Have you always wanted to be a writer? It’s a question I am asked often. The answer, of course, is no. Like bone density and colour of hair, ambitions change with age. Here, in chronological order, are my ambitions over the years:
Between the ages of one and four, I wanted to be largely left alone. Or, failing that, grow tusks so I could really hurt various aunts and uncles who pinched my cheeks without warning or expected me to recite Twinkle Twinkle Little Star for no reason at all.
Between six and 10, my ambition was to be a chauffeur, and drive the rattling, knocked-up vehicle we affectionately called the family car (named Fiat Menon) for 24 hours a day, if not longer. This was probably an extension of the earlier ambition to drive away to areas distinguished by the absence of aunts or uncles of any description.
Before I hit the teens, my ambition was to play international cricket, and during breaks in the season, make discoveries in physics that would have startled Albert Einstein had he been alive. On weekends, the plan was to write the great novel that would make me the first Nobel Prize winner in both physics and literature (and peace if possible, not necessarily all in the same year).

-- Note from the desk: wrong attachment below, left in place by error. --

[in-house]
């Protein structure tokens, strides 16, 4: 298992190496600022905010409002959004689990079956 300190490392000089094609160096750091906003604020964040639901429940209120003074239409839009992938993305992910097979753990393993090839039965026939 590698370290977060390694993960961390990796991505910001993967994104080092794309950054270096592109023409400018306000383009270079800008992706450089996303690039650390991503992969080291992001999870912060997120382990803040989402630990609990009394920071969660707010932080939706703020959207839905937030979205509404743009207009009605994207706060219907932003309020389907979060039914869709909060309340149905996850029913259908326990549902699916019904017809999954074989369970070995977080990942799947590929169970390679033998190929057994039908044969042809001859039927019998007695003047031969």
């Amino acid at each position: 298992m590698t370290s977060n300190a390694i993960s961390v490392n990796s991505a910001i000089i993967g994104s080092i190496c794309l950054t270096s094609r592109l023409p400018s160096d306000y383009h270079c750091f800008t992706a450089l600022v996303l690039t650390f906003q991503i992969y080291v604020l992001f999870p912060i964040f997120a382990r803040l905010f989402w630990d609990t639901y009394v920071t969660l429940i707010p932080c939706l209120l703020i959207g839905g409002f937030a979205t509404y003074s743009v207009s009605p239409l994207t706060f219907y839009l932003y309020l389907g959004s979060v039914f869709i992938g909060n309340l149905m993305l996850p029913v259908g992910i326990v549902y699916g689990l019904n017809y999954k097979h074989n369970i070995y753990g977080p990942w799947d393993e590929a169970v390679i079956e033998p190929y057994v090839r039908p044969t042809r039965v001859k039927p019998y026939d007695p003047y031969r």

Between 13 and 16, I had the kind of ambition that cannot be discussed in a family magazine. But magazines did enter into it, as I recall.
The first book I penned was at the age of eight or so. This was a history of the world. I remember the first line I ever wrote: ‘Much of history is lost in antiquity.’ I was not quite sure of what antiquity meant, but the word rolled off the tongue nicely, and seemed to suggest its actual meaning.
The start served a dual purpose – it established that I knew words like antiquity, and also gave me an excuse to cut down on the amount of writing by saying there wasn’t much to write about pre-antiquity. Give your toughest job to your laziest worker, the philosopher said, and he will find the shortest route to accomplishing it.
Looking back now, I realise that I could never have won a beauty pageant. As a youngster, I wasn’t particularly interested in world peace, nor was Mother Teresa my biggest hero. Those clever questions asked at the pageants therefore would have tripped me up. ‘I want to write’ lacks the impact of ‘I want to end all wars’. The former might be more honest, but the latter is more attractive.
Sadly, my earliest ambitions were never realised. I didn’t grow tusks and I don’t drive. Perhaps, the next time around...